"Doctors today in hospitals and clinics everywhere are so busy," Tom said, "because of all the administrative details involved such as insurance companies, policy issues, etc."
"The time with patients is regimented so that makes time with staff and any outsiders very limited," she said.
St. Luke’s serves a major portion of the City’s population. Located in one of the busiest sections of San Francisco, most of St. Luke’s outreach is to the working class and low income residents.
Kersh was aware of the community's needs from his previous work at San Francisco General Hospital in the 1970's and at the Mission Neighborhood Health Center.
"Many of the people of this community who come to St. Luke's have less access to quality and specialized health care," he said. Kersh noted the high rates of diabetes, hypertension and other conditions.
"The severity of heart disease and things contributing to it, such as poor diet, and so forth, is greater here than at the Pacific Campus on Webster Street," said Kersh.
The Pacific Campus is the main campus for CPMC in San Francisco. Kersh worked there before setting up the clinic at St. Luke’s. The main campus of CPMC is near the Pacific Heights area, one of the most upscale parts of the City. Kersh emphasized why it is so important for his clinic to be in The Mission District.
"Many of the patients I see here at St. Luke's don't have ready access to primary care physicians," said Kersh.
Kersh then noted how important it is that people receive good primary care - annual check-ups, etc. Kersh, like others in the medical field are concerned at the declining ranks of primary care physicians.
Kersh fears that if this trend continues the critical need for primary care physicians will only add more heavily to the burden in our national health care system. Which some experts say is in crisis on the brink of implosion, yet that is another story all it own.
Kersh believes that more incentive needs to be provided to attract and sustain young doctors in the primary care areas of medicine. This is one of the reasons why he is dedicated to the work at St. Luke’s.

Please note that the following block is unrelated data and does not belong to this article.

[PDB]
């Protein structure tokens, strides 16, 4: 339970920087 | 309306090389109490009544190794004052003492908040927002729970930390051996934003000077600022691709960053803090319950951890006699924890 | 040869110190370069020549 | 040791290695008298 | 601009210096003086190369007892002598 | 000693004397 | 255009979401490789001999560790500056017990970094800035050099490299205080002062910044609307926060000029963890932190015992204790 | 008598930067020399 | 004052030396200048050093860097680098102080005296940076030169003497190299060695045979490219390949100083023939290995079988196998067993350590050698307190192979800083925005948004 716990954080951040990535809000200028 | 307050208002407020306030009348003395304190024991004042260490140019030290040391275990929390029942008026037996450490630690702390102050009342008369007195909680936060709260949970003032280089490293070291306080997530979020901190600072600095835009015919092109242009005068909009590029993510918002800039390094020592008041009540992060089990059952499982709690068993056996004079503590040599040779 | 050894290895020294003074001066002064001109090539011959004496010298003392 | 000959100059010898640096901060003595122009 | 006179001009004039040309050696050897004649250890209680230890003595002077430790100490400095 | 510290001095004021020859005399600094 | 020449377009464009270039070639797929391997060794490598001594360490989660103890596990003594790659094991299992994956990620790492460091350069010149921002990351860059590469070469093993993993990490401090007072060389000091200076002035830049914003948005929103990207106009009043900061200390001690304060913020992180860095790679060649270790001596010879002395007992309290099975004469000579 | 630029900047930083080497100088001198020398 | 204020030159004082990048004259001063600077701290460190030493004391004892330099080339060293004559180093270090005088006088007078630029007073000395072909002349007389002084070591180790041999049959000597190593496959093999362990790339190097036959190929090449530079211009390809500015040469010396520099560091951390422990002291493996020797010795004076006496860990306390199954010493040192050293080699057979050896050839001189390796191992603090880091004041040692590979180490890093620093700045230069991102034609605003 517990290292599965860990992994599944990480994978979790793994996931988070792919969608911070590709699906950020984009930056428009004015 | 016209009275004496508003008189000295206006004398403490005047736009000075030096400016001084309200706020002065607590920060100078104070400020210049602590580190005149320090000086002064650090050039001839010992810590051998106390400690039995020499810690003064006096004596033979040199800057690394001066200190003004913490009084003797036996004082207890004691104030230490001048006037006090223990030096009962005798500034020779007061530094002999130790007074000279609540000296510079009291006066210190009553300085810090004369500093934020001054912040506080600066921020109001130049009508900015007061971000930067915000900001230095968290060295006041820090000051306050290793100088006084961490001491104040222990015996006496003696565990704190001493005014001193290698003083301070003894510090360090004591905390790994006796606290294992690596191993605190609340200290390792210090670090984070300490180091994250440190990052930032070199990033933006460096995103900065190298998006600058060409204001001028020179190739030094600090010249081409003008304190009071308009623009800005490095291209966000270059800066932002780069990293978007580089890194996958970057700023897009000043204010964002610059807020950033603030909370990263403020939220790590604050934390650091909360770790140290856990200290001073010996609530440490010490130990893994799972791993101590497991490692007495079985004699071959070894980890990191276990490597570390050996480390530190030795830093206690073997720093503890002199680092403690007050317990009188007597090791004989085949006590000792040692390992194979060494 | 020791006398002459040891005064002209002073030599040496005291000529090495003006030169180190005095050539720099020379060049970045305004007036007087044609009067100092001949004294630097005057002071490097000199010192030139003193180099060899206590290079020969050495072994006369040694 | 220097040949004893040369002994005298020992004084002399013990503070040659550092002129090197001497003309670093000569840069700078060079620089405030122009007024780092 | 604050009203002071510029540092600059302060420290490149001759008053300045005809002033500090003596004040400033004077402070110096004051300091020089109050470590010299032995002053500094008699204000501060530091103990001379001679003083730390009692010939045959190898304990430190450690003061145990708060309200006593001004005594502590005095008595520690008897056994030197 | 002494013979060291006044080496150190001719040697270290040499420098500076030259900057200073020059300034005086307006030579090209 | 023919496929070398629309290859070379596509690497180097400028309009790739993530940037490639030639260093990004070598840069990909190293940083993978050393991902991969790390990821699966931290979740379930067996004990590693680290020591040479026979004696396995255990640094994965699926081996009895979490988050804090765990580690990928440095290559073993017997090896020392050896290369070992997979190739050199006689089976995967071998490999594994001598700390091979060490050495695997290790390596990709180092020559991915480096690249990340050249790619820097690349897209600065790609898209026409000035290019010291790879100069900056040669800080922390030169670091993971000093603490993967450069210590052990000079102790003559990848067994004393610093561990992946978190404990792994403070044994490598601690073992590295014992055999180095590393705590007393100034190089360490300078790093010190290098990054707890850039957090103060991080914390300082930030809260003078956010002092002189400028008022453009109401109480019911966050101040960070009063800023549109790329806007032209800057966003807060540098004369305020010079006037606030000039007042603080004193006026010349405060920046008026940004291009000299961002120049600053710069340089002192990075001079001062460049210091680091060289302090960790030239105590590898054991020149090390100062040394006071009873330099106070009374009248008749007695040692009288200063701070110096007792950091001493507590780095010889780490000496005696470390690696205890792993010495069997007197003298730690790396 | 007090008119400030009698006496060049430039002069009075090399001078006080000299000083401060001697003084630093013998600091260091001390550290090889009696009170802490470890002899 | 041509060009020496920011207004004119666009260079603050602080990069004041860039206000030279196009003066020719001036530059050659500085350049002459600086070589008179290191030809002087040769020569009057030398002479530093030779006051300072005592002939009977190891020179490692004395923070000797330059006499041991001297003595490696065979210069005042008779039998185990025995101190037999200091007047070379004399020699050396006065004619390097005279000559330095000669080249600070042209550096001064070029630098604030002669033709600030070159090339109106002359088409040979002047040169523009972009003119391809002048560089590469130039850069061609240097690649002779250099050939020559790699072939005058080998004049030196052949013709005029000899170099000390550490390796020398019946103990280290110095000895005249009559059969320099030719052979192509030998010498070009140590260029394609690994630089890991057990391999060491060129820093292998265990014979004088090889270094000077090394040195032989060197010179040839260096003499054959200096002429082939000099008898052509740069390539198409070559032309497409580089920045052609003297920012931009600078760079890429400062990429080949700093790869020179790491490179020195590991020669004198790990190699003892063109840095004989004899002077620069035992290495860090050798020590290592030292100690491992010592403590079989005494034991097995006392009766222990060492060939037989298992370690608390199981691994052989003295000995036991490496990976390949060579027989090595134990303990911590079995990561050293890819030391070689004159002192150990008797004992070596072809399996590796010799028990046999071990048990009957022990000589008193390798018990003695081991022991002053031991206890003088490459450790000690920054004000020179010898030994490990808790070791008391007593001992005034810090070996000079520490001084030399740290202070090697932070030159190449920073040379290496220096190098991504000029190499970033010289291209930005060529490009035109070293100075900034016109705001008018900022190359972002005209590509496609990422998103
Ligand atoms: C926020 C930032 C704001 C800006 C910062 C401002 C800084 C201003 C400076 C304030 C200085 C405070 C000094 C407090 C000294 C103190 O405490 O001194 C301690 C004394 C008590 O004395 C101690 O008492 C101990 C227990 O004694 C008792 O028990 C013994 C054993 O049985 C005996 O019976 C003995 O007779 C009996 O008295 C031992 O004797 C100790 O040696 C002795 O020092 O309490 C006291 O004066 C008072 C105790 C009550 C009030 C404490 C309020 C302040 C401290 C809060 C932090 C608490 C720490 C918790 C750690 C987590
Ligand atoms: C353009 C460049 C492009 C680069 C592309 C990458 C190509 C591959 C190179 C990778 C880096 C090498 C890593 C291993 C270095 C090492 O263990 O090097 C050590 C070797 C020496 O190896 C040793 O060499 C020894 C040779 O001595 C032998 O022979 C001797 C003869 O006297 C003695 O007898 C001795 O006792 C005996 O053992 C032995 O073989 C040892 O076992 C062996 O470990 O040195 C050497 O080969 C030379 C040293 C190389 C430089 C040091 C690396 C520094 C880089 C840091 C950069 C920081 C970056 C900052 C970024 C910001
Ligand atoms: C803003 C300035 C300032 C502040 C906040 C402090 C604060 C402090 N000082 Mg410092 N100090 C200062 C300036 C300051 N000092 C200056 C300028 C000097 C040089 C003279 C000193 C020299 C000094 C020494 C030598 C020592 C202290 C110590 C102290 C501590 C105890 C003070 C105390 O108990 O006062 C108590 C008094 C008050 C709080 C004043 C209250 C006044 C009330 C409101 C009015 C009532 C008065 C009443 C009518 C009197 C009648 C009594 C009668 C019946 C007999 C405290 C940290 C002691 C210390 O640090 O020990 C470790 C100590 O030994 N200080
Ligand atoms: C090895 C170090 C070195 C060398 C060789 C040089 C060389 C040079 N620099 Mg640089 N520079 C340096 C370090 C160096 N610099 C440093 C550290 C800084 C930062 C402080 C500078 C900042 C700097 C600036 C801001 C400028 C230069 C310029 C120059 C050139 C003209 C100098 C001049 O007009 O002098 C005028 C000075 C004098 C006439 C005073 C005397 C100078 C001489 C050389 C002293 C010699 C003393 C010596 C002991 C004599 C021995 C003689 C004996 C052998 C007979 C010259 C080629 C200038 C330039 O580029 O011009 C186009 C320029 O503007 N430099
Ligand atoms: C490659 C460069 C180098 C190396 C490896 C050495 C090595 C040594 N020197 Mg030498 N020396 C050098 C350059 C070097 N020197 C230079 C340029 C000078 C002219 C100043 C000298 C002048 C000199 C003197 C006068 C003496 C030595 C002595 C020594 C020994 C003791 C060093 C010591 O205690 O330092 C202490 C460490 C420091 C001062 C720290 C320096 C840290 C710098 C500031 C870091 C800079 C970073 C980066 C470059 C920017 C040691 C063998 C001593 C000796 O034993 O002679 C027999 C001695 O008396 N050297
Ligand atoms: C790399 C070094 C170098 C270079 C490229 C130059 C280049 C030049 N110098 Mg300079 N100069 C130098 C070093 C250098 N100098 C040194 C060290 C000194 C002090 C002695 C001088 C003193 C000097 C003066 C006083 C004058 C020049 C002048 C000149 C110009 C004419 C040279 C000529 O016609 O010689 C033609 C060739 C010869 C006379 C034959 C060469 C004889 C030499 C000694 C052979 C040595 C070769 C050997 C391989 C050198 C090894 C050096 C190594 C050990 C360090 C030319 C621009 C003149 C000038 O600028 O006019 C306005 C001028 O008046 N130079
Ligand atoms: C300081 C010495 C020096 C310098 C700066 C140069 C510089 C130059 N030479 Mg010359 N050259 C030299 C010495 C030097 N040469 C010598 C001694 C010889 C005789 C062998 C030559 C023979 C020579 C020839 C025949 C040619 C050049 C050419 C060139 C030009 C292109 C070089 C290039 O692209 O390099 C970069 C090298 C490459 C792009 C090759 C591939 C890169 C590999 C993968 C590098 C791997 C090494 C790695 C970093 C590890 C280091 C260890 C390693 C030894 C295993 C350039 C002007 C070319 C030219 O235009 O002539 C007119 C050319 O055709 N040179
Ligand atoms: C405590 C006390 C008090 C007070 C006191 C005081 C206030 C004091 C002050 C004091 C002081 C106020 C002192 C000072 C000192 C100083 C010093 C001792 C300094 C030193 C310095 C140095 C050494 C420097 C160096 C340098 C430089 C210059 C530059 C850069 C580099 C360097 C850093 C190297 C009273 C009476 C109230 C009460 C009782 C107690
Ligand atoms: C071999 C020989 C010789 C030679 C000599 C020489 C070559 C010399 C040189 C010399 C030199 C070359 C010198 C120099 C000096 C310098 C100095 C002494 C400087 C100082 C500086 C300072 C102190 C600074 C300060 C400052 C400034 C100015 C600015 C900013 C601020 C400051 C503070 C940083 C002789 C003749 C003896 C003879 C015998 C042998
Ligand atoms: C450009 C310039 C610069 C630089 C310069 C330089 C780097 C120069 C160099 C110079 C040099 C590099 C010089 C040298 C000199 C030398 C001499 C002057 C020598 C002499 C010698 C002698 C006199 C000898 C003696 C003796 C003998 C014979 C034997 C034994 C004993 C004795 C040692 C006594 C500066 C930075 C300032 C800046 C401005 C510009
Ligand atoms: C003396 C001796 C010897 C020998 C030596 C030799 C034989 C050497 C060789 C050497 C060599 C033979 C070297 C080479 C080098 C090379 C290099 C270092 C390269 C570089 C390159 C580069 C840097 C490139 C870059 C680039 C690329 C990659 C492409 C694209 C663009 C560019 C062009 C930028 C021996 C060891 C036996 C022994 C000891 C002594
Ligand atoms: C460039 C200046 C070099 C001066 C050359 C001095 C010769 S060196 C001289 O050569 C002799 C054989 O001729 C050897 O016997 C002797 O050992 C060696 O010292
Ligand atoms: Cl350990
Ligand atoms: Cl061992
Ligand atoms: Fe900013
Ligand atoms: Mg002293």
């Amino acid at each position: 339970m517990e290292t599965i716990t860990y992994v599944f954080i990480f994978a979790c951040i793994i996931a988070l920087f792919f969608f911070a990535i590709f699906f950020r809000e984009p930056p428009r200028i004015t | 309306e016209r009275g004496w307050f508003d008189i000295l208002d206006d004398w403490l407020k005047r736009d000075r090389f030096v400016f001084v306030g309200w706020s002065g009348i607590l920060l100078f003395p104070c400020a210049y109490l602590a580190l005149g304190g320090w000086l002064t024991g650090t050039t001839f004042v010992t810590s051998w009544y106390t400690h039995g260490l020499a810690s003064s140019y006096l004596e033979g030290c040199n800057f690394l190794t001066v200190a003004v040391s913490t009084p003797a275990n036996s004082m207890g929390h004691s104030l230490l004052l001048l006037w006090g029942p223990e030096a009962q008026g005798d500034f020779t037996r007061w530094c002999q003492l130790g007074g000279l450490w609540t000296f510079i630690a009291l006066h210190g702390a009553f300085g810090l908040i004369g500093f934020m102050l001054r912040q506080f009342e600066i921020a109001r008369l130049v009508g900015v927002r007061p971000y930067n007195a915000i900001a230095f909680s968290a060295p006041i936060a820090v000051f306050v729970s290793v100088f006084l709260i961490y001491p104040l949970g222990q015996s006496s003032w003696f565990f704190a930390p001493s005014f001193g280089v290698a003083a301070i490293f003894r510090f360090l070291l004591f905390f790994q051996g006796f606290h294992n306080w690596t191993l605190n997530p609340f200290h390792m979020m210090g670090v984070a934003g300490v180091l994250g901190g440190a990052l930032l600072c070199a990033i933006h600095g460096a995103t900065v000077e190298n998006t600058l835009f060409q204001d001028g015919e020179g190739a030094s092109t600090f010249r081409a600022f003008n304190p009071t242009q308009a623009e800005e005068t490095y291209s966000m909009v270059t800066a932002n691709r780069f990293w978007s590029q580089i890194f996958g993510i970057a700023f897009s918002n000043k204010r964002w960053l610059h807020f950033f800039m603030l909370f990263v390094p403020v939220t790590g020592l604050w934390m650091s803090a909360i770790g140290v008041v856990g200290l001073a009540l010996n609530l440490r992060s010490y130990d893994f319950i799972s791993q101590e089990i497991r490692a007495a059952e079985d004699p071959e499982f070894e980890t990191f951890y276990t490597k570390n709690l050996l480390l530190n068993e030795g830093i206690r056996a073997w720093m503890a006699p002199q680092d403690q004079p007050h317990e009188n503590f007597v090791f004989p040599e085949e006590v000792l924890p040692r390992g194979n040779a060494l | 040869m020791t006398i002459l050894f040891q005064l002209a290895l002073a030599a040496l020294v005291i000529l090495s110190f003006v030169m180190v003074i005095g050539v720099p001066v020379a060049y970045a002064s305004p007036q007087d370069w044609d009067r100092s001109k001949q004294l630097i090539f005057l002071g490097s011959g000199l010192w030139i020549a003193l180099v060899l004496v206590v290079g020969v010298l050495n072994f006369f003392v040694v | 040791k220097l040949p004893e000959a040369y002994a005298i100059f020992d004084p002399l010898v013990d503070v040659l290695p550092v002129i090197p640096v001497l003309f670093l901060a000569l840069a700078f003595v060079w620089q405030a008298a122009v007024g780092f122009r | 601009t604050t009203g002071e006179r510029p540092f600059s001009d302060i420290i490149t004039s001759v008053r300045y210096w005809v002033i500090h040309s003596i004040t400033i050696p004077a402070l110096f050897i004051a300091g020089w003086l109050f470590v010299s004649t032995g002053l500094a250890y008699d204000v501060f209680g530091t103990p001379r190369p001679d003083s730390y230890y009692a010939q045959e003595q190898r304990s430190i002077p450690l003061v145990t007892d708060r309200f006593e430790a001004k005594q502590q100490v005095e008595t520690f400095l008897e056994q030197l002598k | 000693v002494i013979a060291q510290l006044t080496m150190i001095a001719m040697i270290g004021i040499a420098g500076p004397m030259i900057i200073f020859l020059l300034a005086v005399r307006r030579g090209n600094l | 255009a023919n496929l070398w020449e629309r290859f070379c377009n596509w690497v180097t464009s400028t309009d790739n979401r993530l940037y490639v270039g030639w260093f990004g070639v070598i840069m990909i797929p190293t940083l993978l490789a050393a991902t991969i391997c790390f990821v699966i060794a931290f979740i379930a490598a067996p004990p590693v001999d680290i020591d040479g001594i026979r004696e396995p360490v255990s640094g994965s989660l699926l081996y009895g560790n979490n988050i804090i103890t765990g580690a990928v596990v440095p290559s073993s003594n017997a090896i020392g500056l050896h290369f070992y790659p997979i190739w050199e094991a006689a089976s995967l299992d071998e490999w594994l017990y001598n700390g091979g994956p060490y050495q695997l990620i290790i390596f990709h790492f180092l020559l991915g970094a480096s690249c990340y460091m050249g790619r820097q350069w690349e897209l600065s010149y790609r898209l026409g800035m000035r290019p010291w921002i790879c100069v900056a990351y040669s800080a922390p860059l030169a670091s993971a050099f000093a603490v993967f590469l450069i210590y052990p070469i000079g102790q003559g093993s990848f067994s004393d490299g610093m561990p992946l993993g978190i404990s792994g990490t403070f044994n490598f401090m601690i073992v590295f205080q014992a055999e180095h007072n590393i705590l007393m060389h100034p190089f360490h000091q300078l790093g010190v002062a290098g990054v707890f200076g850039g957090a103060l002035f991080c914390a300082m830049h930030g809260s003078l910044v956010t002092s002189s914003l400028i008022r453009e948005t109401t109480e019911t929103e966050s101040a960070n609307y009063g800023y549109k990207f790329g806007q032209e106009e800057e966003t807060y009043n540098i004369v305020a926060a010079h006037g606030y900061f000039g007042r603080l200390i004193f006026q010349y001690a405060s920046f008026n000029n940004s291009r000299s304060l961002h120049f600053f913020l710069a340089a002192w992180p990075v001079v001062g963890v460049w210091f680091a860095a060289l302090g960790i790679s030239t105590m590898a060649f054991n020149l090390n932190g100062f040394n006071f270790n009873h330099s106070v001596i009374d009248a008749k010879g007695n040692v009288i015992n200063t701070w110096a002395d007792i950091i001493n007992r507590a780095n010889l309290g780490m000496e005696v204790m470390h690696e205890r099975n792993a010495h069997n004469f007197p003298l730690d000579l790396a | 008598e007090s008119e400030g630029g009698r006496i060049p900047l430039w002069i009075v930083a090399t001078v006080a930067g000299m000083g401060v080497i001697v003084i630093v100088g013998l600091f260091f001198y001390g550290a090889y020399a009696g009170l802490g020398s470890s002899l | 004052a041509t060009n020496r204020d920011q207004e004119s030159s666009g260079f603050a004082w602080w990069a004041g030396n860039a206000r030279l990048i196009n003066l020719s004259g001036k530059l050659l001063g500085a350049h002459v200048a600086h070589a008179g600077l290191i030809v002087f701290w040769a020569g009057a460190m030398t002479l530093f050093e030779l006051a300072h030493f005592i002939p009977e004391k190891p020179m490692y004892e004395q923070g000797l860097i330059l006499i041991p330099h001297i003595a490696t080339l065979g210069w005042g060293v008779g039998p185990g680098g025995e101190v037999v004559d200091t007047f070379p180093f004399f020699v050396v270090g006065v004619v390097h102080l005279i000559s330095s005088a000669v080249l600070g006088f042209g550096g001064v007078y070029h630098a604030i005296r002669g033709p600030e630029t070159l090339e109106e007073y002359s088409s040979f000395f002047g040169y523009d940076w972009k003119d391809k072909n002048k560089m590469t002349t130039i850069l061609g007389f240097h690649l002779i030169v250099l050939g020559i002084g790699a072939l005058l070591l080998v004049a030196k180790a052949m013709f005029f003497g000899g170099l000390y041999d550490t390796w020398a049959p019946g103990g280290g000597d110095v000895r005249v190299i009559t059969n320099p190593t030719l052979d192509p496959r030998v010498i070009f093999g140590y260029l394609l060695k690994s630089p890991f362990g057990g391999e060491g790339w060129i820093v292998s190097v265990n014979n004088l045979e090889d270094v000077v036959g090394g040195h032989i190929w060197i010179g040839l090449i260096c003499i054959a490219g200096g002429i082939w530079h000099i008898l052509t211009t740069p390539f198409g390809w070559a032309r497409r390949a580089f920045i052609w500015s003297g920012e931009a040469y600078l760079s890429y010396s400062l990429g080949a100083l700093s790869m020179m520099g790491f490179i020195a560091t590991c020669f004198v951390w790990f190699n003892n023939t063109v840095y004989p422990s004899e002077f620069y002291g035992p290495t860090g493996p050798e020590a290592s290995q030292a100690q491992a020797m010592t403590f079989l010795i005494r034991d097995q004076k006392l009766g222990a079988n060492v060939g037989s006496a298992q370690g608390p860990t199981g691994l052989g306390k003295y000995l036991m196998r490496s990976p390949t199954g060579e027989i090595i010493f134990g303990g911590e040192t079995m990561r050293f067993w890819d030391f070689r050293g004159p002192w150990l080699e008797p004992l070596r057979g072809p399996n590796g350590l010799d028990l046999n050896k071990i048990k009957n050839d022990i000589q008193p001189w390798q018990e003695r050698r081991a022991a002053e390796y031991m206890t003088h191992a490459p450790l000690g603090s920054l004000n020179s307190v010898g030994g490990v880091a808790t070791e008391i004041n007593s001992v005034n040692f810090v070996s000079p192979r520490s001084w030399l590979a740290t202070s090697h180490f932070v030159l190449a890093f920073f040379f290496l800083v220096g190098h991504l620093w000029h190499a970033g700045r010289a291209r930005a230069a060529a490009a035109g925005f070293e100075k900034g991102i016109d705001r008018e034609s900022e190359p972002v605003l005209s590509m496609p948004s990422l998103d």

The art work brings the community into the clinic and helps the clinic reach out to the community.
The variety of work displayed at the clinic moves from the abstract and surreal to the whimsical. Some works are paintings or photographs while others lean toward sculpture or "mixed media" like Francisco Soto's "Quetzalcoatl Mito Historia."
"Some people like it, said Dorantes. “And, some love it, some people think it strange and others just see it as different," she said. Dorantes has been an administrative assistant to Kersh at the Cardiology clinic almost since it opened.
Lectures for each year have a theme and the art displayed often tries to coincide with that theme.
Kersh is pleased that his little venture has grown. "I encourage donations by donating to the event myself," said Kersh. "It is like the old saying, you have to spend money to make money," he said.
Dr. Kersh is happy when people like a painting. He gave Dorantes one of Cynthia Tom’s paintings. The painting is on the wall above her desk.
Kersh is pleased with how all has turned out. "We have created a setting that people like to visit and where patients are uplifted and feel comfortable," he said.
Despite his demanding schedule of patents and lots of paper work Kersh is looking forward to next year's 'lecture & art' event. "Yes, planning for next year starts now," he said. "I buy and donate art and I encourage others to do the same," Kersh said.